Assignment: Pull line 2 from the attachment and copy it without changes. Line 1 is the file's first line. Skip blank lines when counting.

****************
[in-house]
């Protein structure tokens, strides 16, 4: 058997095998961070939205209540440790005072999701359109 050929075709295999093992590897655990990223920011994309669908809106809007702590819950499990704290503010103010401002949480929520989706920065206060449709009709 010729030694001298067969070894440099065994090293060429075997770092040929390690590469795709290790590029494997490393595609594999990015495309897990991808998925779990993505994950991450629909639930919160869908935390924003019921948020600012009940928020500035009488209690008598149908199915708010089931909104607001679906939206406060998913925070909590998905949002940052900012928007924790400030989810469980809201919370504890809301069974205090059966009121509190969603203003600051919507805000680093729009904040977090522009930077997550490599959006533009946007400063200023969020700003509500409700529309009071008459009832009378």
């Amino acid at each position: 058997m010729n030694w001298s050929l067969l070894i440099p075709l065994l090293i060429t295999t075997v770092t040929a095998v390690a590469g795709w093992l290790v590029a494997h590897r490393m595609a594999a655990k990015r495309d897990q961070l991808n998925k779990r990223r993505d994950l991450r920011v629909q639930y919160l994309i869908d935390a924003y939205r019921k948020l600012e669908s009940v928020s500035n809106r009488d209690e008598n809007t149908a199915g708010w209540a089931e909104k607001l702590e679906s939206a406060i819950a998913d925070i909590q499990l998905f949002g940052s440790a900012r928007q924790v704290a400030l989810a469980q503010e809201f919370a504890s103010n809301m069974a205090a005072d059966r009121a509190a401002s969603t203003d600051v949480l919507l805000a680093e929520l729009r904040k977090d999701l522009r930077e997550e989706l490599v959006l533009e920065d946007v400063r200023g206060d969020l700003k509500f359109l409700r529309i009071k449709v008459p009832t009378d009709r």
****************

């Protein structure tokens, strides 16, 4: 058997095998961070939205209540440790005072999701359109 050929075709295999093992590897655990990223920011994309669908809106809007702590819950499990704290503010103010401002949480929520989706920065206060449709009709 010729030694001298067969070894440099065994090293060429075997770092040929390690590469795709290790590029494997490393595609594999990015495309897990991808998925779990993505994950991450629909639930919160869908935390924003019921948020600012009940928020500035009488209690008598149908199915708010089931909104607001679906939206406060998913925070909590998905949002940052900012928007924790400030989810469980809201919370504890809301069974205090059966009121509190969603203003600051919507805000680093729009904040977090522009930077997550490599959006533009946007400063200023969020700003509500409700529309009071008459009832009378």